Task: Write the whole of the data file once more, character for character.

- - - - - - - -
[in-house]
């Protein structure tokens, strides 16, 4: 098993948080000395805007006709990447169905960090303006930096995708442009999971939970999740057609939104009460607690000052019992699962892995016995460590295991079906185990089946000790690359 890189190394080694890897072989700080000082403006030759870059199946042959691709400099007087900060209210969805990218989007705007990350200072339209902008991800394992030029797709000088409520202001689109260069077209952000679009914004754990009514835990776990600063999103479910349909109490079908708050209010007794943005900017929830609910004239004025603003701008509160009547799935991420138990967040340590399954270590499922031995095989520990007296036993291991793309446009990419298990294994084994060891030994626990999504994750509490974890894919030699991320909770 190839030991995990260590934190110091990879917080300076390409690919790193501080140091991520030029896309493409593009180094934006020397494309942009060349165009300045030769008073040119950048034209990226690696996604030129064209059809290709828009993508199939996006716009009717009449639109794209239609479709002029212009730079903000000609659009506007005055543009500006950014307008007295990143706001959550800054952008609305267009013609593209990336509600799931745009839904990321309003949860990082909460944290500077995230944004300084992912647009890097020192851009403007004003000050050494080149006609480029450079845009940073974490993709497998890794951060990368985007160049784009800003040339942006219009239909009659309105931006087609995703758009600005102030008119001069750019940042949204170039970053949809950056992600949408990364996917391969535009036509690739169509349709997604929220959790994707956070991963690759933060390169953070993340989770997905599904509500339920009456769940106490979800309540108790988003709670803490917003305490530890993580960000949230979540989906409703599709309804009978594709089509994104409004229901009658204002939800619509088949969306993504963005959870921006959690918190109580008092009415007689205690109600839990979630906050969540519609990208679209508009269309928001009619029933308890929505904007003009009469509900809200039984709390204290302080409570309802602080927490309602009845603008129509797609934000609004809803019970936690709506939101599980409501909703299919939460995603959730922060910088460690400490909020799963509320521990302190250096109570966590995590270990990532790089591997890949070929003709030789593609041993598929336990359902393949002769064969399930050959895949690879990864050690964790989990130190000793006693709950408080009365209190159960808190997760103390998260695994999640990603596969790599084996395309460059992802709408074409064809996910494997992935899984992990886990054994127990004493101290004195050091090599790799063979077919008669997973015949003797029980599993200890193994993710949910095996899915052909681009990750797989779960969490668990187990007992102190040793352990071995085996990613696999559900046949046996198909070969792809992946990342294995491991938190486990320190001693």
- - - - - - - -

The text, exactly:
[in-house]
């Protein structure tokens, strides 16, 4: 098993948080000395805007006709990447169905960090303006930096995708442009999971939970999740057609939104009460607690000052019992699962892995016995460590295991079906185990089946000790690359 890189190394080694890897072989700080000082403006030759870059199946042959691709400099007087900060209210969805990218989007705007990350200072339209902008991800394992030029797709000088409520202001689109260069077209952000679009914004754990009514835990776990600063999103479910349909109490079908708050209010007794943005900017929830609910004239004025603003701008509160009547799935991420138990967040340590399954270590499922031995095989520990007296036993291991793309446009990419298990294994084994060891030994626990999504994750509490974890894919030699991320909770 190839030991995990260590934190110091990879917080300076390409690919790193501080140091991520030029896309493409593009180094934006020397494309942009060349165009300045030769008073040119950048034209990226690696996604030129064209059809290709828009993508199939996006716009009717009449639109794209239609479709002029212009730079903000000609659009506007005055543009500006950014307008007295990143706001959550800054952008609305267009013609593209990336509600799931745009839904990321309003949860990082909460944290500077995230944004300084992912647009890097020192851009403007004003000050050494080149006609480029450079845009940073974490993709497998890794951060990368985007160049784009800003040339942006219009239909009659309105931006087609995703758009600005102030008119001069750019940042949204170039970053949809950056992600949408990364996917391969535009036509690739169509349709997604929220959790994707956070991963690759933060390169953070993340989770997905599904509500339920009456769940106490979800309540108790988003709670803490917003305490530890993580960000949230979540989906409703599709309804009978594709089509994104409004229901009658204002939800619509088949969306993504963005959870921006959690918190109580008092009415007689205690109600839990979630906050969540519609990208679209508009269309928001009619029933308890929505904007003009009469509900809200039984709390204290302080409570309802602080927490309602009845603008129509797609934000609004809803019970936690709506939101599980409501909703299919939460995603959730922060910088460690400490909020799963509320521990302190250096109570966590995590270990990532790089591997890949070929003709030789593609041993598929336990359902393949002769064969399930050959895949690879990864050690964790989990130190000793006693709950408080009365209190159960808190997760103390998260695994999640990603596969790599084996395309460059992802709408074409064809996910494997992935899984992990886990054994127990004493101290004195050091090599790799063979077919008669997973015949003797029980599993200890193994993710949910095996899915052909681009990750797989779960969490668990187990007992102190040793352990071995085996990613696999559900046949046996198909070969792809992946990342294995491991938190486990320190001693």